The label for this wine as well as for the Walk Slow Pinot were done by Wendy’s Brother.
This wine comes from probably the warmest vineyard that they source from. It is a Grenache rosé from Mesa Verde Vineyard, which is one of the southern-most vineyards in the Santa Ynez Valley, sitting just west of Sunstone. They picked early to keep the brightness, but because it is the southern part of the valley, the fruit developed some of those riper flavors.
2013 Bentrock Pinot Noir
This is single vineyard wine from Bentrock Vineyards in the Sta. Rita Hills AVA. Bentrock was formerly known as Salsipuedes. This is the far South West corner of the Sta. Rita Hills appellation and is close to the ocean catching daily cold ocean winds (not breezes). This is a lean and earthy Pinot Noir, with minerality. This is a wine that has capture the terroir, you can taste the wind, the ocean, the reach for the warmth of sunlight.
2014 Pinot Noir, Walk Slow
This Pinot is a blend of fruit from Bentrock and Babcock Vineyards. It does 30% whole cluster fermentation and is 75% Babcock fruit which is clone 115 and 24% Bentrock which is clone 667. Both vineyards are in the Sta. Rita Hills AVA, but Babcock sits down in the valley on the route 246 where as Bentrock is up on the far west end of Santa Rosa Road.
This is 30% new french oak, which is the only new oak in his winemaking program. It spends 16 months in barrel. The fruit from these two different vineyards balance each other. With a beautiful nose of black tea with woods and dark cherry and cherries and tart red fruit in your mouth. (My mouth is watering just thinking about this wine and I’m kicking myself for not leaving with a bottle!)
The name of this wine “Walk Slow” is Mark’s reminder to himself to slow down and enjoy. This is a wine that opens up with layer upon layer, you have to slow down and experience it as it changes in your glass.
2014 Second Street Cuvée
The Second Street Cuvée is a GSM blend, in a Cotes-du-Rhone Style. It is named after the “Second Street” where their winery is located in Buellton.
It is 60% Grenache, 35% Syrah, 5% Mourvèdre from Lavando and Shokrian Vineyards. Lavando is a small vineyard that is planted at a friends ranch just outside the Ballard Canyon AVA. Shokrian is in Los Alamos and is owned by Babak Shokrian and was previously Verna’s Vineyard, owned by Melville. This vineyard sits across the road from White Hawk Vineyard on Cat Canyon Road. So there is a bit of distance between where the fruit grew. The fruit came from hillside blocks together give this wine an earthy fruit quality, that is very food friendly.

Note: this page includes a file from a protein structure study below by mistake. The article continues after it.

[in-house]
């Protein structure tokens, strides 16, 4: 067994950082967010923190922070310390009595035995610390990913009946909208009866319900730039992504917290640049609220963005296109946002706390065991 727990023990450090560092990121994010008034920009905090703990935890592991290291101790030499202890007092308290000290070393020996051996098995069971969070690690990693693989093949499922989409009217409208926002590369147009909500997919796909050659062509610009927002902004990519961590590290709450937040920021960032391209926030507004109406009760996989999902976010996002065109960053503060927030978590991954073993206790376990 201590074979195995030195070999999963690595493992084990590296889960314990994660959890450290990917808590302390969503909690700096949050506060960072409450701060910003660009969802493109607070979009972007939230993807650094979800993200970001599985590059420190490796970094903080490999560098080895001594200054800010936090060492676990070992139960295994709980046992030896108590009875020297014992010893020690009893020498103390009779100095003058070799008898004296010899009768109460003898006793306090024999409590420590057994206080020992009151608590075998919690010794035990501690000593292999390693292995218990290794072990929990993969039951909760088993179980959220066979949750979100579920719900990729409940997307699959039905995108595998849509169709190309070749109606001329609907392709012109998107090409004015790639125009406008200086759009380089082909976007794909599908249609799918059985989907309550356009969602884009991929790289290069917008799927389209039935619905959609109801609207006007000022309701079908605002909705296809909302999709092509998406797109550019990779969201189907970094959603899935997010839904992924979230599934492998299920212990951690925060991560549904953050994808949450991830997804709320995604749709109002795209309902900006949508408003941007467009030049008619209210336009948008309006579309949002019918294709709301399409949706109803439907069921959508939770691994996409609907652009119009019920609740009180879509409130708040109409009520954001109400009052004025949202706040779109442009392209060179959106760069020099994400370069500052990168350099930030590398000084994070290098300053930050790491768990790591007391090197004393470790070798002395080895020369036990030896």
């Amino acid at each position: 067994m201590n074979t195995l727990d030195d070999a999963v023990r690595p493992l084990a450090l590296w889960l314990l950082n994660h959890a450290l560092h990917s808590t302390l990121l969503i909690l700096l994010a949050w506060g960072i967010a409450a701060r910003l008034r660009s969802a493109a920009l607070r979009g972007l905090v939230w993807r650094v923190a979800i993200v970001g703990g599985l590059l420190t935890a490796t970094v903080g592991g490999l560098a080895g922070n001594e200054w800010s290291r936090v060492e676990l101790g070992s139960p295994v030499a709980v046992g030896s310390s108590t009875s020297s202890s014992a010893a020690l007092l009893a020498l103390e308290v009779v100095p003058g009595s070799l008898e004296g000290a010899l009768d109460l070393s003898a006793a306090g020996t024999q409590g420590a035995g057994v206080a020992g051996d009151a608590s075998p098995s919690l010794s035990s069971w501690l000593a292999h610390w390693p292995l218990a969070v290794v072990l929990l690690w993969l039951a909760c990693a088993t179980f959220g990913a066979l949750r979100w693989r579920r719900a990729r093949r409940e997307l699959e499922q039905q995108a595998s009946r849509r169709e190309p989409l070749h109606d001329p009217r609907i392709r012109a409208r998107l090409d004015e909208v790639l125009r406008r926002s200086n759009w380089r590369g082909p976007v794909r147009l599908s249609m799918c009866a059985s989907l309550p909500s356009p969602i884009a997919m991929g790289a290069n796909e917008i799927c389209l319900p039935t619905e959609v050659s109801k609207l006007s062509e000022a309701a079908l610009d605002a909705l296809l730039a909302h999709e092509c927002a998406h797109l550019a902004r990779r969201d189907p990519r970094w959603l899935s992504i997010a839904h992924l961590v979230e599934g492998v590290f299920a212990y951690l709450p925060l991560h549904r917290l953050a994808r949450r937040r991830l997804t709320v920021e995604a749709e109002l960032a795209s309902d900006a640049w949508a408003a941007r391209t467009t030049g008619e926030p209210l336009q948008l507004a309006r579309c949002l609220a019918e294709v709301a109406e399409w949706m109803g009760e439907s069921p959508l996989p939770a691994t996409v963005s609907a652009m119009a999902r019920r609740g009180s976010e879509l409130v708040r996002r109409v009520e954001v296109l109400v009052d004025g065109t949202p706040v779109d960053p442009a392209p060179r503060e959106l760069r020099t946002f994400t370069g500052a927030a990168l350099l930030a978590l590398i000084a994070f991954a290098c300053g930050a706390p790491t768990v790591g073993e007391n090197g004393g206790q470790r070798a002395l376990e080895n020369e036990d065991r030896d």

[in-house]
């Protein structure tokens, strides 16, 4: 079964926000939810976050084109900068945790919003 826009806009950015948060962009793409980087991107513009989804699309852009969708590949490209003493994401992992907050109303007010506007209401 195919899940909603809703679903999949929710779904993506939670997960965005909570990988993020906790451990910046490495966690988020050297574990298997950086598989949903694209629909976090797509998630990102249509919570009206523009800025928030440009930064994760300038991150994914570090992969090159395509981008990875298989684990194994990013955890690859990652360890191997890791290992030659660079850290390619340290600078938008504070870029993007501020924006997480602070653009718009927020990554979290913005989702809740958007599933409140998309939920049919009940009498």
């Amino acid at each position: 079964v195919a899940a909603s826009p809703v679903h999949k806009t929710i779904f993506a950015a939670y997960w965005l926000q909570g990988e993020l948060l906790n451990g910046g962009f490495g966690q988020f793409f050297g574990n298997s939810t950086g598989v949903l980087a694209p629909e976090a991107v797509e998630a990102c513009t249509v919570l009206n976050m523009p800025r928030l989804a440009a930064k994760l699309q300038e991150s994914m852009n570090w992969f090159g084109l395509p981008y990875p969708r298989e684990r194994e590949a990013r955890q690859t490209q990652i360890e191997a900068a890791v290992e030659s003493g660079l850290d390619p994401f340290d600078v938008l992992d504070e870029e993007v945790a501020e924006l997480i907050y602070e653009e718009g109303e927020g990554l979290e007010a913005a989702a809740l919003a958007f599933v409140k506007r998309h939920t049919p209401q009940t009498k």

This tasting room is not on Grand Avenue, the main road in town, but is a block over on the main cross street Alamo Pintado. If you find your self at the flagpole, head east on Alamo Pintado (past Panino) and cross San Marcos Ave. It will be on your left past Blair Fox Cellars. It is well worth the stroll to the outer edges of the town. If you are hungry after your tasting, I recommend the Los Olivos Wine Merchant & Cafe, where they often serve Crawford Family Wines by the glass.
Celebration of Harvest Weekend which is coming up September 29th through October 1st, is a great opportunity to taste a variety of the amazing wines from this area and get to meet some of the winemakers. There is so much to this amazing area you could spend weeks here and not see it all (trust me, we’ve tried). So take the weekend and learn about this amazing wine region that is practically in LA’s backyard. There are beautiful wines being made here and there is something for everyone.
You can find out more on the Santa Barbara Vintners Celebration of Harvest site, where you can see the entire schedule for the weekend, buy tickets for the events and purchase your passport for the weekend.
And be sure to stop back here! We look forward to sharing with you all of our adventures during the Celebration of Harvest.